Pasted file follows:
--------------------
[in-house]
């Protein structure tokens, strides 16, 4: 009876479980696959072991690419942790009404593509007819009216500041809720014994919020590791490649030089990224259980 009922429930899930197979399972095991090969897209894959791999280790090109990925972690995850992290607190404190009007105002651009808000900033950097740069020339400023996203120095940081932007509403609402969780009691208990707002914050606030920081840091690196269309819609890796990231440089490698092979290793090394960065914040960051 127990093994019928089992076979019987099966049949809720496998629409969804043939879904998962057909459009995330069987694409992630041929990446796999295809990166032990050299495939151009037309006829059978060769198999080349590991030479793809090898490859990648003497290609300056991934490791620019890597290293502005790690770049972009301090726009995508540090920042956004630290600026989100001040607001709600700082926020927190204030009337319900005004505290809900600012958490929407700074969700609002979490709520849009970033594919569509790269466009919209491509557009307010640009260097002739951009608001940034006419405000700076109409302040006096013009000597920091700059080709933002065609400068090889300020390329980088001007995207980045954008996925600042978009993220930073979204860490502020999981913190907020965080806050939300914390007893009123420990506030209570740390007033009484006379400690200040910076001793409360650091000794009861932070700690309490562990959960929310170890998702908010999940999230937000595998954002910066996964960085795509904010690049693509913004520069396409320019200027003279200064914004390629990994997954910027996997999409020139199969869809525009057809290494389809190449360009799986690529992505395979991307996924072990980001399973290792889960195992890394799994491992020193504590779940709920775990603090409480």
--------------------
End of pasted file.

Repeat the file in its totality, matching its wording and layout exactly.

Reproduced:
[in-house]
């Protein structure tokens, strides 16, 4: 009876479980696959072991690419942790009404593509007819009216500041809720014994919020590791490649030089990224259980 009922429930899930197979399972095991090969897209894959791999280790090109990925972690995850992290607190404190009007105002651009808000900033950097740069020339400023996203120095940081932007509403609402969780009691208990707002914050606030920081840091690196269309819609890796990231440089490698092979290793090394960065914040960051 127990093994019928089992076979019987099966049949809720496998629409969804043939879904998962057909459009995330069987694409992630041929990446796999295809990166032990050299495939151009037309006829059978060769198999080349590991030479793809090898490859990648003497290609300056991934490791620019890597290293502005790690770049972009301090726009995508540090920042956004630290600026989100001040607001709600700082926020927190204030009337319900005004505290809900600012958490929407700074969700609002979490709520849009970033594919569509790269466009919209491509557009307010640009260097002739951009608001940034006419405000700076109409302040006096013009000597920091700059080709933002065609400068090889300020390329980088001007995207980045954008996925600042978009993220930073979204860490502020999981913190907020965080806050939300914390007893009123420990506030209570740390007033009484006379400690200040910076001793409360650091000794009861932070700690309490562990959960929310170890998702908010999940999230937000595998954002910066996964960085795509904010690049693509913004520069396409320019200027003279200064914004390629990994997954910027996997999409020139199969869809525009057809290494389809190449360009799986690529992505395979991307996924072990980001399973290792889960195992890394799994491992020193504590779940709920775990603090409480």